“That’s huge, being coached by a guy who’s been there and knows how the game should be played. Obviously he can bring a lot to the table, so I’m definitely excited to learn from him. I’m going to try to be able to learn as much as I can from him because I think he’s a great coach. I’m excited.”

How much do you know about the Bengals? Have you seen the Bengals play much? You’re a west coast guy, but have you seen much of them on television?

“Yeah, I definitely watched them a couple of times. Obviously Ross (Bengals WR John Ross) is there, so I’ve seen a couple of games. I’ve seen them a couple of times, so I’m definitely excited. I know you guys have some weapons on offense, so I’m excited to be a part of that.”

You have the unique opportunity to be a first-year player with all these first-year coaches here in Cincinnati trying to build this thing back up. Do you kind of look at that as a cool thing, to come here and be part of the change that’s going to get this team back to where they want to go?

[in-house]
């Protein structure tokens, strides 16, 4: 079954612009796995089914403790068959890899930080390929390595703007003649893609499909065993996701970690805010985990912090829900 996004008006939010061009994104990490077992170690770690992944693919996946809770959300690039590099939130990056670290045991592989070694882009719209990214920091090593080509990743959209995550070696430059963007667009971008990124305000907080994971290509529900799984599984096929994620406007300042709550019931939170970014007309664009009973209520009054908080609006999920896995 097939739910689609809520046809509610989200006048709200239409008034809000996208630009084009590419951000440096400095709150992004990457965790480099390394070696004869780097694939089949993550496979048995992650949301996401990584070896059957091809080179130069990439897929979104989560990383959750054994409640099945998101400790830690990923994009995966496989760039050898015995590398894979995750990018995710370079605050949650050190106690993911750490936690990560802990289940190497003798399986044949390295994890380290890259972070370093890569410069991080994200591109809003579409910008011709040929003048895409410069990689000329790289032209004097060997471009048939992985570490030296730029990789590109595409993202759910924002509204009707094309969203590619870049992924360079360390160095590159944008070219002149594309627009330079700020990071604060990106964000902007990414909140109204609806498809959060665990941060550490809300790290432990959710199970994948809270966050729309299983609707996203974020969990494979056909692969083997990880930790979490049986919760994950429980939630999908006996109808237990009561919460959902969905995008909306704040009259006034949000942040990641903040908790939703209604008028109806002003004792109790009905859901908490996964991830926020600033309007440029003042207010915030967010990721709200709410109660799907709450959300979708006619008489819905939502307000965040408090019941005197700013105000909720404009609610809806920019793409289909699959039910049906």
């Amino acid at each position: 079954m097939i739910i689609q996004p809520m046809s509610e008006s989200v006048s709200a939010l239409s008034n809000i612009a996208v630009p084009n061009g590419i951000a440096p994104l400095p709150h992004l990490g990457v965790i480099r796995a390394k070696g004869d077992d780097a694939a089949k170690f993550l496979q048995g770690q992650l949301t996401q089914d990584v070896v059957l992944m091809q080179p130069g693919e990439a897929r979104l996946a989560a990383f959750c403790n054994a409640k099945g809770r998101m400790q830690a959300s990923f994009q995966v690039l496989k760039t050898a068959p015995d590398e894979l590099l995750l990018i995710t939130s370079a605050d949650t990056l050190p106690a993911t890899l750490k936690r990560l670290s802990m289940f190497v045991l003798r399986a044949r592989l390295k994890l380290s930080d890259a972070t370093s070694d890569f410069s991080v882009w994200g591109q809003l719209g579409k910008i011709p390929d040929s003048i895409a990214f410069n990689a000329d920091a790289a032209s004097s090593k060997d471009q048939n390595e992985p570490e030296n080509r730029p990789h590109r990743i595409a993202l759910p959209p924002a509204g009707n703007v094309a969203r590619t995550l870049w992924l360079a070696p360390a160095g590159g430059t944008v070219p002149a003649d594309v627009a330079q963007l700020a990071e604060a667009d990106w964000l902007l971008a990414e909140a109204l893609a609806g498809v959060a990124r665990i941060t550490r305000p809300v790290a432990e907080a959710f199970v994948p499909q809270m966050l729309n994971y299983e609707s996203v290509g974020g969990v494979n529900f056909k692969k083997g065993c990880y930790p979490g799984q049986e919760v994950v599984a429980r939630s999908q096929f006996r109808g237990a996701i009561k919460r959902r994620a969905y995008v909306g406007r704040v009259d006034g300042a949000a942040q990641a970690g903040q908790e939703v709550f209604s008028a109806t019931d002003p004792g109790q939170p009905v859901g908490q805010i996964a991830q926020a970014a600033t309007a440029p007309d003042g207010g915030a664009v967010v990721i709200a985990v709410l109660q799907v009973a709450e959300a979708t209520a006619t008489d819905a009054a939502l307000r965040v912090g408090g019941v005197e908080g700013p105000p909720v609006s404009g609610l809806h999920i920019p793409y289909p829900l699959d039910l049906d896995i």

“Yeah, definitely. I was able to be a part of that at Washington with Coach Pete’s (Washington head coach Chris Peterson) first class, and he built the program back up that way. It’s definitely something I’ve helped be a part of, and it’s something pretty special. Whatever way I can help the coaches with the Bengals, I’m excited about that.”

What do you have going on right now, in terms of a draft party? Are you in Bellevue?

“Yeah, I’m in Bellevue with my wife and my family. We’re all really excited and ecstatic. It was awesome.”

How long have you been married?

“I got married July 22. Not too long ago. Last summer. It’s been amazing so far.”

You come in with the background of being a tenacious blocker. 49ers TE George Kittle kind of came in that way. Has anyone dropped that comparison on you with how your game could project in the NFL, as far as coming in as a blocker and being able to blossom as a pass catcher that way?

“I haven’t really heard that, but I think it’s something pretty cool. Obviously he’s bloomed into a really special player, so I definitely think I can continue to grow in the pass game and do whatever I can to get on the field and try to help the team win. Hopefully if it presents itself, it’d be awesome to come out like that. I’m just excited and I’m going to learn as much as I can and help the team in any way I can.”